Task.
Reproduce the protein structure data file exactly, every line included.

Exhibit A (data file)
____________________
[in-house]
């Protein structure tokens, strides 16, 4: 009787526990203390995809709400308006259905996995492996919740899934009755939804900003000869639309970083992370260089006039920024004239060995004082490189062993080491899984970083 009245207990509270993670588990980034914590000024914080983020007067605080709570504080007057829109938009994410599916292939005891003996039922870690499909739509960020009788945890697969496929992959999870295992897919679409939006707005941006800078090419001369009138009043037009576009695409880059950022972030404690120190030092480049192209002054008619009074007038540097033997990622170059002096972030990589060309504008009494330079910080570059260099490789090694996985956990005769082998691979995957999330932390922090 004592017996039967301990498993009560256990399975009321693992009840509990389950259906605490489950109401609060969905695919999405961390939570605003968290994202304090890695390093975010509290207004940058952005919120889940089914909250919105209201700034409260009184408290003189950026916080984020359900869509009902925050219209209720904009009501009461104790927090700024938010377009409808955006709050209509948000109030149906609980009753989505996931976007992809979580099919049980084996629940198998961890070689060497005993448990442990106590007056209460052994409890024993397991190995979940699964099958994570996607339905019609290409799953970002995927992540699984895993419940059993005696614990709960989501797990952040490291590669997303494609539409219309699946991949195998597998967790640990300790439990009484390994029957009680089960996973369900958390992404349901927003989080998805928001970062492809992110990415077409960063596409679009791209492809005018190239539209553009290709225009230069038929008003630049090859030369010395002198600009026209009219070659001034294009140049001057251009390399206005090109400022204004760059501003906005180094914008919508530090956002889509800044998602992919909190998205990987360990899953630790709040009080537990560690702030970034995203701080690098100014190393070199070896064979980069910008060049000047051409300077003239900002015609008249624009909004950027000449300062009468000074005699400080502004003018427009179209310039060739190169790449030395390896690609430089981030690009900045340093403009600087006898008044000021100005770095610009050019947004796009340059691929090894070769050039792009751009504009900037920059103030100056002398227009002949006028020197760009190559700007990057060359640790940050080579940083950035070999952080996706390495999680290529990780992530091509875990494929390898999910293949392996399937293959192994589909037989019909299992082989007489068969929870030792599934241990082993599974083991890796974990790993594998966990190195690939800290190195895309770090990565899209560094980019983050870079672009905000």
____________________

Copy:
[in-house]
């Protein structure tokens, strides 16, 4: 009787526990203390995809709400308006259905996995492996919740899934009755939804900003000869639309970083992370260089006039920024004239060995004082490189062993080491899984970083 009245207990509270993670588990980034914590000024914080983020007067605080709570504080007057829109938009994410599916292939005891003996039922870690499909739509960020009788945890697969496929992959999870295992897919679409939006707005941006800078090419001369009138009043037009576009695409880059950022972030404690120190030092480049192209002054008619009074007038540097033997990622170059002096972030990589060309504008009494330079910080570059260099490789090694996985956990005769082998691979995957999330932390922090 004592017996039967301990498993009560256990399975009321693992009840509990389950259906605490489950109401609060969905695919999405961390939570605003968290994202304090890695390093975010509290207004940058952005919120889940089914909250919105209201700034409260009184408290003189950026916080984020359900869509009902925050219209209720904009009501009461104790927090700024938010377009409808955006709050209509948000109030149906609980009753989505996931976007992809979580099919049980084996629940198998961890070689060497005993448990442990106590007056209460052994409890024993397991190995979940699964099958994570996607339905019609290409799953970002995927992540699984895993419940059993005696614990709960989501797990952040490291590669997303494609539409219309699946991949195998597998967790640990300790439990009484390994029957009680089960996973369900958390992404349901927003989080998805928001970062492809992110990415077409960063596409679009791209492809005018190239539209553009290709225009230069038929008003630049090859030369010395002198600009026209009219070659001034294009140049001057251009390399206005090109400022204004760059501003906005180094914008919508530090956002889509800044998602992919909190998205990987360990899953630790709040009080537990560690702030970034995203701080690098100014190393070199070896064979980069910008060049000047051409300077003239900002015609008249624009909004950027000449300062009468000074005699400080502004003018427009179209310039060739190169790449030395390896690609430089981030690009900045340093403009600087006898008044000021100005770095610009050019947004796009340059691929090894070769050039792009751009504009900037920059103030100056002398227009002949006028020197760009190559700007990057060359640790940050080579940083950035070999952080996706390495999680290529990780992530091509875990494929390898999910293949392996399937293959192994589909037989019909299992082989007489068969929870030792599934241990082993599974083991890796974990790993594998966990190195690939800290190195895309770090990565899209560094980019983050870079672009905000």